Ever since I first saw one in the pages of Rhythm magazine in the early 1990s, I wanted a Premier Signia, even if it was just a snare. And it had to be in cherrywood. Had to. I don’t know why, but I think it was probably because that was the first one I saw in the magazine. However, at about 20 years old, these really expensive drums were a world away from me.
Fast forward to 2019, I’ve grown up a little bit and I finally get round to buying a Signia snare in aforementioned cherrywood. I feel a tiny bit closer to my younger self all of a sudden…
The Signia line came out in 1992. It was Premier’s flagship line, its first time producing maple drums and it represented the pinnacle of the company’s designs and experience to that point. The line also featured numerous new and original features.
This 14×5.5” snare drum features a slightly undersized (as were all Signia shells) 5mm 5-ply shell, with 6mm beech reinforcement rings. The concept of the undersized shell (by a total of 12mm) means that the heads seat better on the edges, a la tympani. The heads, in this case, being a Remo coated ambassador and clear snare side. This is fairly common now, but then this was quite different.
The drum also has double ended Signia tube lugs, Puresound wires, the 610 quick release snare mechanism including Premier’s own ‘Gladstone’ type throw off, a 2.3mm triple flanged bottom hoop and, probably the most obvious thing, a big chunky die-cast aluminium top hoop.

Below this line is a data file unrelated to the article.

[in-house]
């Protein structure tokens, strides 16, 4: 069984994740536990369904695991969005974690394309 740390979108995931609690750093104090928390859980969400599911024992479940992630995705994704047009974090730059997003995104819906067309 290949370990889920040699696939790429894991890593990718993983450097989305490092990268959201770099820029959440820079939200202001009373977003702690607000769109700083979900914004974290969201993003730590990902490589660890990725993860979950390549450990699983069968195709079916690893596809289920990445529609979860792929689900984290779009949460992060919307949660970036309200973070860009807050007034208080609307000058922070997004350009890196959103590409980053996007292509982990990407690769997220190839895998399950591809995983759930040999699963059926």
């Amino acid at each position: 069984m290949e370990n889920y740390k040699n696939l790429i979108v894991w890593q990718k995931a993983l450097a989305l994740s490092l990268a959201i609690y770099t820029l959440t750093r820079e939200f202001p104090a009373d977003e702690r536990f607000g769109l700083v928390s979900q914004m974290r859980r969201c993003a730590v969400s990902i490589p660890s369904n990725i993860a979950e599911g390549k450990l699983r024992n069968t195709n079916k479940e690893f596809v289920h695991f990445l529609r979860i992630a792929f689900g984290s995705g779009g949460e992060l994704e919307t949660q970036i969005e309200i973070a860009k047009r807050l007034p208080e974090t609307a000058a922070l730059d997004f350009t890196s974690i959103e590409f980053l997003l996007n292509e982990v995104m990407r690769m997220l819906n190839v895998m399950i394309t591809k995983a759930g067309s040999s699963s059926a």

Now, this hoop is possibly a bit of a divider of opinion in terms of look and feel, but personally I like it. Being aluminium, the hoop itself isn’t particularly heavy but it does give a good solid feel to the drum when laid into. It may possibly reduce the potential tuning range very slightly, I don’t know for sure, but what it does give is good enough for me. I believe Premier later phased this out in later years.
This drum came to me in excellent condition, which is great considering it’s give or take 25 years old. Sonically, I find it sits really nicely at a medium tensioning and that’s where I plan on leaving it. It’s got enough crack to it but also retains a nice level of body too.
These are great snare drums and thankfully come up quite frequently on eBay for really not that much money.